Washington tries to improve relations with Caracas
The United States wants the region to respect the sanctions on Iran
"Unfortunately Caracas has shown no interest in exchanging ambassadors so far," said Mike Hammer, the Assistant Secretary of State for Public Affairs, US State Department, via internet conference with Venezuelan daily newspaper El Universal.
The United States wants "to exchange ambassadors. We believe that having an ambassador in any country means an opportunity to engage in a closer dialogue," Hammer said.
"Since there has been no answer regarding the issue of ambassador, the important thing is that we want to find some bonds allowing us to work together, if Caracas is willing to," the US official added.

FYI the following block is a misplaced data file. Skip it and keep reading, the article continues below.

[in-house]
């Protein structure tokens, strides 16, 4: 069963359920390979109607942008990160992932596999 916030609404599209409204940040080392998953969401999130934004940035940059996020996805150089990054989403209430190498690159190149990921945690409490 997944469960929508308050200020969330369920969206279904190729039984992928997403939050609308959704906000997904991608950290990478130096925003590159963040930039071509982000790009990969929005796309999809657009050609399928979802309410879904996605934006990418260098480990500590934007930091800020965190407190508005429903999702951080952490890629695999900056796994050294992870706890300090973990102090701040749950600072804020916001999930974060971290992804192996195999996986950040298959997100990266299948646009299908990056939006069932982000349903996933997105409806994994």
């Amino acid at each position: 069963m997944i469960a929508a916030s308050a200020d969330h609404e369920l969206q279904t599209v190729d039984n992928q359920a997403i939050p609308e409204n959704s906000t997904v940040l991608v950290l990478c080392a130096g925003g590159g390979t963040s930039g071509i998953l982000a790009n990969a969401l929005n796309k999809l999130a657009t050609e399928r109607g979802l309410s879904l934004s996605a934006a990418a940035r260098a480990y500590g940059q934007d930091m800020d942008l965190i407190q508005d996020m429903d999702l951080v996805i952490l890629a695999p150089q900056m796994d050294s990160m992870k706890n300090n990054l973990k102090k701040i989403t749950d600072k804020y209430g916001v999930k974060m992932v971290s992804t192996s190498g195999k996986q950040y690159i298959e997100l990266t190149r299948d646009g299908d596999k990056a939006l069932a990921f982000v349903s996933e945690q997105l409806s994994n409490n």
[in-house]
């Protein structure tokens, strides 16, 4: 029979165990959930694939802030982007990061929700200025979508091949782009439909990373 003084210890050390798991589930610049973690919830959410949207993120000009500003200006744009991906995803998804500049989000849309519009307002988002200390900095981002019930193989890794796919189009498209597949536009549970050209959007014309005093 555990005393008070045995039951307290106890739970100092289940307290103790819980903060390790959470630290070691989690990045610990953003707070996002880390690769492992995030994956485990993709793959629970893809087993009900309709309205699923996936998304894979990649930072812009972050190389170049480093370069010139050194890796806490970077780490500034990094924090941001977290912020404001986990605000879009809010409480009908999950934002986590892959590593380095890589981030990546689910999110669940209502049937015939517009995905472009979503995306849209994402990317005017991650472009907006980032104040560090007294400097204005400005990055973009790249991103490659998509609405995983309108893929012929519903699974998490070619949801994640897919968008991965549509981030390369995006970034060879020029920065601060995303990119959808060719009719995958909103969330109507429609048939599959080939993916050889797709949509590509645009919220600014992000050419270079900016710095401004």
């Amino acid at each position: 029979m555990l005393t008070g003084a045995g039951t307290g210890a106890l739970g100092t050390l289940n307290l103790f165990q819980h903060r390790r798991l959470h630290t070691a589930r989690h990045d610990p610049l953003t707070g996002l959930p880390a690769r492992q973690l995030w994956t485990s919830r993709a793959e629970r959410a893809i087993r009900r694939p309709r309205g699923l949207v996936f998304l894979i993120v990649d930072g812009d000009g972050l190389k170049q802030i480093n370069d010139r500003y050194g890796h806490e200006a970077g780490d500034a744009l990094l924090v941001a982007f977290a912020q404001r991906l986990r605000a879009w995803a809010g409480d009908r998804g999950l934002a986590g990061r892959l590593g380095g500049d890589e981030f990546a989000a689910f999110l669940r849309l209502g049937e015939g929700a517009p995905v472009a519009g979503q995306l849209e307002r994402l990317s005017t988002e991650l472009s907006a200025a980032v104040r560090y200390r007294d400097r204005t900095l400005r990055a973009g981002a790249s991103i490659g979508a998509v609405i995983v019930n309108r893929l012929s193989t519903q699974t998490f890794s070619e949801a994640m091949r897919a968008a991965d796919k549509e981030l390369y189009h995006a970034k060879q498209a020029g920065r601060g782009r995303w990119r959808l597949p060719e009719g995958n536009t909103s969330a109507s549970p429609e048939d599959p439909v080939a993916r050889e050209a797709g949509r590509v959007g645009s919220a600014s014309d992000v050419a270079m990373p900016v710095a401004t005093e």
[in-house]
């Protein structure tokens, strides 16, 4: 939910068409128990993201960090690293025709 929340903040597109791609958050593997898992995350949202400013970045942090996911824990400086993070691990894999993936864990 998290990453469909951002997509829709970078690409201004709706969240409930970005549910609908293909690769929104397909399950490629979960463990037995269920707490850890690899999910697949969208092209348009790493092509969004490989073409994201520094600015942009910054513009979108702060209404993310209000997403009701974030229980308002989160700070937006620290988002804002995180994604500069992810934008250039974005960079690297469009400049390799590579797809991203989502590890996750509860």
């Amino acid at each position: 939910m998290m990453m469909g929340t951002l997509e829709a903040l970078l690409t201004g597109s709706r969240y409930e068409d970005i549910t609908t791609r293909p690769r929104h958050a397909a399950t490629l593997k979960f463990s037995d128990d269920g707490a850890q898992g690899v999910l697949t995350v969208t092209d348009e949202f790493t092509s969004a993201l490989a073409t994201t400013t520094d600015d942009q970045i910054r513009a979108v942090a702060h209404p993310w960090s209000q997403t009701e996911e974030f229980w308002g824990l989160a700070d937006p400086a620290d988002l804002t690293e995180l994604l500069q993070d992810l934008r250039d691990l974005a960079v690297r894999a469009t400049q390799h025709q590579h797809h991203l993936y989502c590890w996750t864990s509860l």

The US and Venezuela withdrew their ambassadors in 2010. The move was made after the White House revoked the visa of Venezuelan Ambassador Bernardo Álvarez upon President Hugo Chávez's statements declaring the then appointed US Ambassador Larry Parmer "persona non grata." Palmer had criticized the situation of Venezuela during a hearing at the US Senate.
Further, the US spokesperson said that Washington "wants the countries in the region to respect the sanctions on Iran, and send a clear message to the Iranian government that its behavior is inacceptable both in supporting terrorism and pursuing nuclear weapons."
As late as Tuesday, February 25, there was some visible response from Gabriela Ramírez's office. Representatives of the Office of the Ombudswoman would visit independent human rights watch groups to find what happened in connection with repression of protests. That day, they visited NGO Provea. The next day, they met with the attorneys of NGO Venezuelan Criminal Forum. They pursued specific data because -they argued- no claims of human rights violations of demonstrators had been filed with the Office of the Ombudswoman.